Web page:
gains for Berkshire Hathaway (BRK) on GE and BofA

Every investment company has to make public filings with the SEC that disclose its quarter-end investment positions.  Comparing the changes between filings allows anyone to see the investment moves of high-level professionals, even though this comes with a lag.

Recently, the press has picked up on the results of two investments made by Warren Buffett/BRK during the financial crisis.  He provided finance to Bank of America (BAC) and to General Electric (GE), two companies whose operations were under great stress because of recession.  As he has done in other instances, Buffett demanded, and received, a long-running option to convert what were essentially commercial loans into the companies’ common stock at 2008 prices, in the case of GE, and 2011 prices, in the case of BAC.

BRK and GE, BAC

BRK has recently cashed out of its position in GE completely and has converted the BAC preferred stock it bought into common.  Back of the envelope, here’s how Mr. Buffett made out:

–BRK lent GE $3 billion and received a total of $4 billion back, including the sale of all the stock bought through warrant exercise;  a gain of 33.3% over nine years, during which time the S&P 500 gained 250%+.

–BRK lent BAC $5 billion.  It has received about $2 billion in dividend payments and has a gain of about $11 billion on the BAC stock it now owns.  That’s a gain of 260% over six years, during which time the S&P 500 gained about 110%.

Together:  BRK lost $6.5 billion by its investment in GE vs. holding an S&P 500 index fund;  it has gained $8 billion vs the index so far on holding BAC.

evaluating results

A more interesting question:  did BRK do well or badly?

On GE, the answer is clear.  The investment did very poorly.

On BAC, the answer is also clear.  The investment gave BRK more downside protection, and higher income, than the common during a time when BAC was in hot water.  And it came just before BAC began its long run of outperformance against the S&P 500.   So this was a home run.

Regular readers will know that my overall view on Mr. Buffett is that he persists in using a manual typewriter in a Word (or Google docs) world.  You have to hand it to him on BAC.  But GE’s salad days were long gone when he put BRK’s money into it.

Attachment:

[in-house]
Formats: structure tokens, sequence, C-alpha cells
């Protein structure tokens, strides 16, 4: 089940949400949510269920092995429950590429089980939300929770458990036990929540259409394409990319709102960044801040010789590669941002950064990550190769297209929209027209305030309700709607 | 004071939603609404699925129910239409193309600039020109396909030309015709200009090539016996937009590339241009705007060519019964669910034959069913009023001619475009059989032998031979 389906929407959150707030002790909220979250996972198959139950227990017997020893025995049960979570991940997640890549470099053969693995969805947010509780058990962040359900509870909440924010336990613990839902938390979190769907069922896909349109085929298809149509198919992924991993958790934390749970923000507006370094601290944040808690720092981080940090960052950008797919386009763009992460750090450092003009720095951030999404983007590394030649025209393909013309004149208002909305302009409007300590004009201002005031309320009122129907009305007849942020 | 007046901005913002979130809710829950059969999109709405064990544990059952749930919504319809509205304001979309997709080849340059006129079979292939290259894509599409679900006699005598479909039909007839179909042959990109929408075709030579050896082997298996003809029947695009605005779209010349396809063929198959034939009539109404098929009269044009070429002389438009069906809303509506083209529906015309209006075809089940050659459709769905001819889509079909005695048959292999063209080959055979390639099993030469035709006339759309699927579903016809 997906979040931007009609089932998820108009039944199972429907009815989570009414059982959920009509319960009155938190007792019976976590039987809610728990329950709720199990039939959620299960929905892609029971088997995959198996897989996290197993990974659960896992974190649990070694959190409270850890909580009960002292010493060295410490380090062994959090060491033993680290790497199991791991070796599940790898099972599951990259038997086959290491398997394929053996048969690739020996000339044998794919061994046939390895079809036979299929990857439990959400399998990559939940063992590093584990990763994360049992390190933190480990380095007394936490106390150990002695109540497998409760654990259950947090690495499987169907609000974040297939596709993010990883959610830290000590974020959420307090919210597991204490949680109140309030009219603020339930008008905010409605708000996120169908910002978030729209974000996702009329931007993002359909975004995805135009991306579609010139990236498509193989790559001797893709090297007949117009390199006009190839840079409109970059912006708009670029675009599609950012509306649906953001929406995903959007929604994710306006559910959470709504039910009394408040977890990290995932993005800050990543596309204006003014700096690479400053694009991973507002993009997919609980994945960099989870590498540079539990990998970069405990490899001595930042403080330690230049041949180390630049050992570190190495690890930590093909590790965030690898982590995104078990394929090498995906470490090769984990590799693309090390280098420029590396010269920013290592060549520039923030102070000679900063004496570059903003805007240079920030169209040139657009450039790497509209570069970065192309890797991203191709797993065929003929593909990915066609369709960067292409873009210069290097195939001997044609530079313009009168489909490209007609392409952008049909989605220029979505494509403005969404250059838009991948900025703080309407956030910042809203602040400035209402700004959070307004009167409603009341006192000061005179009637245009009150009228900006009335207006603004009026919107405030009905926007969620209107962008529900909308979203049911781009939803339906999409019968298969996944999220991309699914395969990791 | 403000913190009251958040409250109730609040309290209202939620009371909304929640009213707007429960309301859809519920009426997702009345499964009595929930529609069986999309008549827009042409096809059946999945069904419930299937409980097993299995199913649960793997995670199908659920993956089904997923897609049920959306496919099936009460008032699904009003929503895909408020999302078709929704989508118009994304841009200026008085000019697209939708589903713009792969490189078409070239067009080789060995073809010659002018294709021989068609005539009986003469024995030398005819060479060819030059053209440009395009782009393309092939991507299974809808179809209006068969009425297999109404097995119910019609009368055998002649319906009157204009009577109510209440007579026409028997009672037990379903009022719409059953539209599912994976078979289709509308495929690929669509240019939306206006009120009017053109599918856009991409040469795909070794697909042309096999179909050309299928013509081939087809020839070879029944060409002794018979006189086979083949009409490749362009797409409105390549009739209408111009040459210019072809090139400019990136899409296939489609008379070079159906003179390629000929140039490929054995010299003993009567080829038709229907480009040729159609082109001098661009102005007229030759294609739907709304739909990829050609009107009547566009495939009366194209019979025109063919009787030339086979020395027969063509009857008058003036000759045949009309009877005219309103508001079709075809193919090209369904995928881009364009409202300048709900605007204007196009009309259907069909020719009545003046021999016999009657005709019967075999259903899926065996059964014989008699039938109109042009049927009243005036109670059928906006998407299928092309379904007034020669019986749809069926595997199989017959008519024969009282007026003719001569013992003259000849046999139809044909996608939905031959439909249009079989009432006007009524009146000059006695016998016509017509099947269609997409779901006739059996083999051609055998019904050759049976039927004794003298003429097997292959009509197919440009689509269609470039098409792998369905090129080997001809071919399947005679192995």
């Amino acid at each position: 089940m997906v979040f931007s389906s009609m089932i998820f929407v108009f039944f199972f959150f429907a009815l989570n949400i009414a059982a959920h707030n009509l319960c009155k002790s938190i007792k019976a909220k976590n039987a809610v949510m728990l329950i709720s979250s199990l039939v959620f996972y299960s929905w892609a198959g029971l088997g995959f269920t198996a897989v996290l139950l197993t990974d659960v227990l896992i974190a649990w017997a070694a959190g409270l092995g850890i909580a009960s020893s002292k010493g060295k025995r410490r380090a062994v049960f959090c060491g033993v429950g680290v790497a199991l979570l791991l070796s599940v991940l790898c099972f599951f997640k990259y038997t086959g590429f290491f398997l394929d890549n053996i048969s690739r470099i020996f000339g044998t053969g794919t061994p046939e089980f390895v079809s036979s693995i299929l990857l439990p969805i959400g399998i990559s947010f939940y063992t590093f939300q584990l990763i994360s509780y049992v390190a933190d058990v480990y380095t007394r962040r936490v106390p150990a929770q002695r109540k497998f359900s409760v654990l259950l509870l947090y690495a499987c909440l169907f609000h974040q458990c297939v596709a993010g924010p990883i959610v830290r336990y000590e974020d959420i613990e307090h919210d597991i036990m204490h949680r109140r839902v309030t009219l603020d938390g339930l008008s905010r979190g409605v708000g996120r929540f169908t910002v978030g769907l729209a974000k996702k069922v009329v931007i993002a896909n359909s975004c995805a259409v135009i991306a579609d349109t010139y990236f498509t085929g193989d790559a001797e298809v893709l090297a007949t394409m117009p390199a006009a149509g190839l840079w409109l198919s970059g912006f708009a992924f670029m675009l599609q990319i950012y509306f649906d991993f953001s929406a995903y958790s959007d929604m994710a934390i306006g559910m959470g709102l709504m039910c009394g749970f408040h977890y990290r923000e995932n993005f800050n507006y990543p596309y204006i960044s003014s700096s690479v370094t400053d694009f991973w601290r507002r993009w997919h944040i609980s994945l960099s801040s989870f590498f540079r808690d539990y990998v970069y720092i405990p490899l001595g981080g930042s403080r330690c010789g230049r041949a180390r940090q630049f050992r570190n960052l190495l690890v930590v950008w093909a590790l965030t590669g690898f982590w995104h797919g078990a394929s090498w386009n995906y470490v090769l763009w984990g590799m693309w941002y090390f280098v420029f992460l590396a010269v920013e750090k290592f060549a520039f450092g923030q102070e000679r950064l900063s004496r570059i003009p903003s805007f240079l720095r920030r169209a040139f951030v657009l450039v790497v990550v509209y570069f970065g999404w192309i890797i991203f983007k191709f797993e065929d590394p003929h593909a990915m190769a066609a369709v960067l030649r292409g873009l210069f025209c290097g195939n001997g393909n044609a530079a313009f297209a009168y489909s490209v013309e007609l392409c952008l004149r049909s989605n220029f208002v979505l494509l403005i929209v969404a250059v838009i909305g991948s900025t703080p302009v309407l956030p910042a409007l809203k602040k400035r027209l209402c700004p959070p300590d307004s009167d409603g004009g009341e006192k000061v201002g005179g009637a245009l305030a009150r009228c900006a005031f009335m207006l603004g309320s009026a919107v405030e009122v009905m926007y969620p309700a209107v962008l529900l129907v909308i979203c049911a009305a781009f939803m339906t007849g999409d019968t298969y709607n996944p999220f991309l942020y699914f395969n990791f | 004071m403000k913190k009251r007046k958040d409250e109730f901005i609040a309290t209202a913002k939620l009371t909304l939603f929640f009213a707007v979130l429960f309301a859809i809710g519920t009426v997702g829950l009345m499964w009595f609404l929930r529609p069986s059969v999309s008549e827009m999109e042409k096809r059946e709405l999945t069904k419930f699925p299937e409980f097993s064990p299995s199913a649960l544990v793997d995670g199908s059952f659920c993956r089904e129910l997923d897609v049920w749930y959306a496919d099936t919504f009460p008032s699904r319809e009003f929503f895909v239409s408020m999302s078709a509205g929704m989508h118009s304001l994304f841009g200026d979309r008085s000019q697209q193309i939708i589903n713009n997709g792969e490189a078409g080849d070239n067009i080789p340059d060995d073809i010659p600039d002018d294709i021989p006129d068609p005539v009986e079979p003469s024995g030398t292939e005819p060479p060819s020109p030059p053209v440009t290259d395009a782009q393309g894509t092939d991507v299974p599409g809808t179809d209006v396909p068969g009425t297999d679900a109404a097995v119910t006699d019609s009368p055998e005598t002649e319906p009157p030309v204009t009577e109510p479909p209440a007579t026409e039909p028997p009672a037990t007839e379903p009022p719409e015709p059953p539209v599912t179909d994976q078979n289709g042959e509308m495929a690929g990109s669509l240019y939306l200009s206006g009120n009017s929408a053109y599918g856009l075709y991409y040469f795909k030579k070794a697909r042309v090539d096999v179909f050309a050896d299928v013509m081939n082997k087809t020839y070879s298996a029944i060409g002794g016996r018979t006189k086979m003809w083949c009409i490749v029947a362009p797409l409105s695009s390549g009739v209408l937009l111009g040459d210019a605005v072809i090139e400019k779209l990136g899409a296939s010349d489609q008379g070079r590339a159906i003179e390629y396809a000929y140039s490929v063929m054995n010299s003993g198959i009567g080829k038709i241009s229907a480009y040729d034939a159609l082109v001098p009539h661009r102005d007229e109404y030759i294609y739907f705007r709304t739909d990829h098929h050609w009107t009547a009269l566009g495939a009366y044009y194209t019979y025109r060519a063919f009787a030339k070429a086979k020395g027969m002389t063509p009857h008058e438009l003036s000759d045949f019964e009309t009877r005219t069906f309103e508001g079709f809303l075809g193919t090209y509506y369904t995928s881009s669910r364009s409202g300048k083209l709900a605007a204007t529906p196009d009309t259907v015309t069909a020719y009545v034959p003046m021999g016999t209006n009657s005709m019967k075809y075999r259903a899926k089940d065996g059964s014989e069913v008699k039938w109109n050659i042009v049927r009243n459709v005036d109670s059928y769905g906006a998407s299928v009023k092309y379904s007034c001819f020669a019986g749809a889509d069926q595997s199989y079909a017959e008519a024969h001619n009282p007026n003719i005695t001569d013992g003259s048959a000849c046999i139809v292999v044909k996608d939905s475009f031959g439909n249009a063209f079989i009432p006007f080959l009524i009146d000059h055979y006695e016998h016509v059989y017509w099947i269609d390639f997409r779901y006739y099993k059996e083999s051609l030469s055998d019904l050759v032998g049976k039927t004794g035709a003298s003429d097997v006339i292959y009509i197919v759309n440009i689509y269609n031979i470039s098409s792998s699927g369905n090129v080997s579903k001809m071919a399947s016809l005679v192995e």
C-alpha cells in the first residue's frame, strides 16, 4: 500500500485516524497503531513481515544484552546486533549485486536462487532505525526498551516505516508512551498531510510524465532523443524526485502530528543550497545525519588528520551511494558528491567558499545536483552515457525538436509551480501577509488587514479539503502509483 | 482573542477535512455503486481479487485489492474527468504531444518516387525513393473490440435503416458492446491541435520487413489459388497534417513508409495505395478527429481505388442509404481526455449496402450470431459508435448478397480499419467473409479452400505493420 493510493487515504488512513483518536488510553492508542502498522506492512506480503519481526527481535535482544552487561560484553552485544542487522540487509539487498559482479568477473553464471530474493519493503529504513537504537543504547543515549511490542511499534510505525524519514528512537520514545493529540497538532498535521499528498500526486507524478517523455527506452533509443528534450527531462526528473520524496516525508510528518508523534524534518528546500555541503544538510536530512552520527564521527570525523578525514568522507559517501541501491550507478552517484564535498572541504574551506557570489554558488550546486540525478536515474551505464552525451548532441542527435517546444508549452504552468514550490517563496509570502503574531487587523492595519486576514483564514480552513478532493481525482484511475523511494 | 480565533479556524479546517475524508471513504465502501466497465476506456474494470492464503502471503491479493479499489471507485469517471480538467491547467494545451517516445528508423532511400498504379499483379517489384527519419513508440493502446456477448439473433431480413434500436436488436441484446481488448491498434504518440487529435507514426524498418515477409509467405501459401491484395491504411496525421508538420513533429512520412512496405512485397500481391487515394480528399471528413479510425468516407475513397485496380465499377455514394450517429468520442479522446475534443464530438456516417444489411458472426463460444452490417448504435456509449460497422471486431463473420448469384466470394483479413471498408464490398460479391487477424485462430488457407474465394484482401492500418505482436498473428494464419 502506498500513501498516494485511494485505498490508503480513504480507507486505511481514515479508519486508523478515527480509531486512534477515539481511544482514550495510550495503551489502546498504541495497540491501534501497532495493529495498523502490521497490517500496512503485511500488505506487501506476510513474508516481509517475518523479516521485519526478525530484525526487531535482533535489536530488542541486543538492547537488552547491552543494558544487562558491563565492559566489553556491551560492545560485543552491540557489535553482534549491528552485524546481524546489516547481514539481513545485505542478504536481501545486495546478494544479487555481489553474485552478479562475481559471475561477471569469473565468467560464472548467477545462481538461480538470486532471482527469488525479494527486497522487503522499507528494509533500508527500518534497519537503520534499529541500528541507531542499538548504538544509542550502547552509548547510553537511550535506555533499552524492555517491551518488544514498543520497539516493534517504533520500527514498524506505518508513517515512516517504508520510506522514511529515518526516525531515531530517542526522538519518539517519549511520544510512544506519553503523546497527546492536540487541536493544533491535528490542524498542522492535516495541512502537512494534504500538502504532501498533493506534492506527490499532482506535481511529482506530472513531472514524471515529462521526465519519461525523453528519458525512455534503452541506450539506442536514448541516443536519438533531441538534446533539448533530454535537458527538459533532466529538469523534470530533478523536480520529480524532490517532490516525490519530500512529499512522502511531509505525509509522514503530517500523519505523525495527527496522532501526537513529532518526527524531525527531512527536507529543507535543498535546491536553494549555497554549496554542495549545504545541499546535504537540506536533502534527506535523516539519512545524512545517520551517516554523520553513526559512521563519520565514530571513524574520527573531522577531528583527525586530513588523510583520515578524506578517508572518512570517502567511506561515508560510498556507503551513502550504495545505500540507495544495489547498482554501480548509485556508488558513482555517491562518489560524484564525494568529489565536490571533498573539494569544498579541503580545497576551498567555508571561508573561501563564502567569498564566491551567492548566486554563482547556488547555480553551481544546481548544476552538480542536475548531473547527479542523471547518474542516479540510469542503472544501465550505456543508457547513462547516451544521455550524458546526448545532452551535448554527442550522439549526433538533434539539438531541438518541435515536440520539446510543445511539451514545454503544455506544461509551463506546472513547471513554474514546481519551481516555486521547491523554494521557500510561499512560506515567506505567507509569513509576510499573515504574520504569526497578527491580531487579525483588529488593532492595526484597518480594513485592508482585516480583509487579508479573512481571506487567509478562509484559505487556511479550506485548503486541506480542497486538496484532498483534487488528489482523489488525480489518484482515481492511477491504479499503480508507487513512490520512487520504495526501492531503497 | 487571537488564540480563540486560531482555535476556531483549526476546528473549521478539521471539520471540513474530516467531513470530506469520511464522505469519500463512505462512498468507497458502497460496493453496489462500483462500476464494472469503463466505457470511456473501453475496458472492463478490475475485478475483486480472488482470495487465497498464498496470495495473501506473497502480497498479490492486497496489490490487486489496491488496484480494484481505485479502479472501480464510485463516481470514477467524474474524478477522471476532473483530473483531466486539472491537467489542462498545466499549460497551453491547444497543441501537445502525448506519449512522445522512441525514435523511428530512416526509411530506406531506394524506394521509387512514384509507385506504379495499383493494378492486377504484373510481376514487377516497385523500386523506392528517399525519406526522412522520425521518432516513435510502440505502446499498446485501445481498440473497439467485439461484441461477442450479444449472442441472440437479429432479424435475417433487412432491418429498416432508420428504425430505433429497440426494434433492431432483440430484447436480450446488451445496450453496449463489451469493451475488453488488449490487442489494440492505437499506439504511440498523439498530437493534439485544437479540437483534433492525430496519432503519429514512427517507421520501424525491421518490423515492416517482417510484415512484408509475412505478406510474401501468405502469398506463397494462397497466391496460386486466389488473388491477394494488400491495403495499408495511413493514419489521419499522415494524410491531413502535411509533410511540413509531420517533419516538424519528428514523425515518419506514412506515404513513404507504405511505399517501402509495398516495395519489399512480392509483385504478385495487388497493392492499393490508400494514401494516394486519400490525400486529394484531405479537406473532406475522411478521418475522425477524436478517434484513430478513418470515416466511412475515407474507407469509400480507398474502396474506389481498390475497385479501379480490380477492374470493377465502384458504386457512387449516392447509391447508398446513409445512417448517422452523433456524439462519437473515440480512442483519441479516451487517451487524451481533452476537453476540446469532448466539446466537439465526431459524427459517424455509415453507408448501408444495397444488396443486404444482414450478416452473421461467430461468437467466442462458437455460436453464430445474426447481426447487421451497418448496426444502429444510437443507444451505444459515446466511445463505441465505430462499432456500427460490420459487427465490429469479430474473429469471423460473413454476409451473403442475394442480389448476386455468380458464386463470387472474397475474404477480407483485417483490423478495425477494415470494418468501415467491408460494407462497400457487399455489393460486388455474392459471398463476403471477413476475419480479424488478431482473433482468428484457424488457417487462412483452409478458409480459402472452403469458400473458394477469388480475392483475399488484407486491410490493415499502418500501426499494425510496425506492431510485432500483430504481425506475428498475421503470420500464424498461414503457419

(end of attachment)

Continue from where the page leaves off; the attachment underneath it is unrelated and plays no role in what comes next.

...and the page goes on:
Uber and corporate control

Uber…

The continuing troubles at Uber have placed renewed focus on the dominant form of corporate organization among internet companies in Silicon Valley:  voting control concentrated in the hands of a small number of founding principals, with the vast majority of shareholders having little or no say in corporate affairs.

The companies in question have more than one class of stock.  The shares the public holds have either no say at all or, at best, a small fraction of the voting power each of the founders’ shares have.

Tech entrepreneurs didn’t invent the idea of multiple share classes.  Companies like Hershey, the NY Times or News Corp. have had this structure for decades.  And, yes, it does create problems.  Insiders are free to ignore the concerns of outsiders, who have little recourse other than to sell their holdings.  Of course, in the case of Uber, that’s easier to say than to do.

vs. GE

I think it’s striking, however, that the other prominent corporate name in the news today is GE, a company with a long history and a wide-open corporate register.  GE’s CEO, Jeff Immelt, is being forced to retire after 17 years at the helm–during which time GE has been a chronic underperformer.

I have some sympathy for Mr. Immelt, who, as far as I can see, inherited the terrible mess that his predecessor, Jack Welch, had created at GE by the turn of the century.  Even if we say Immelt’s first half decade was spent cleaning things up, though, it took a subsequent lost decade before the board decided to make a change.  And that is arguably only because an activist began to stir the pot.

…vs. J C Penney (JCP)

Then there’s the cautionary tale of JCP, where an investor group led by Pershing Square took control of the board a number of years ago.  The newcomers carried out a number of disastrous changes in JCP’s strategy that caused the firm’s profits–and its stock price–to crater.  They then convinced the board of directors to repurchase their stock at what I judge to have been an extremely favorable (for them) price–and disappeared.

In this case, having only one class of stock, and no dominant insider, worked to ordinary shareholders’ disadvantage.

my point?

To be clear, I’m not an advocate of having several share classes.  But I don’t think that’s the Uber problem.

As I see it, early investors backing Uber made a bad mistake in their assessment of the quality of the company’s management.  And by not providing enough mentoring they allowed a toxic corporate environment to proliferate.  The fact of multiple share classes makes it harder to rein in a renegade culture.  But take the multiple classes away and Uber would still have become what it is, I think.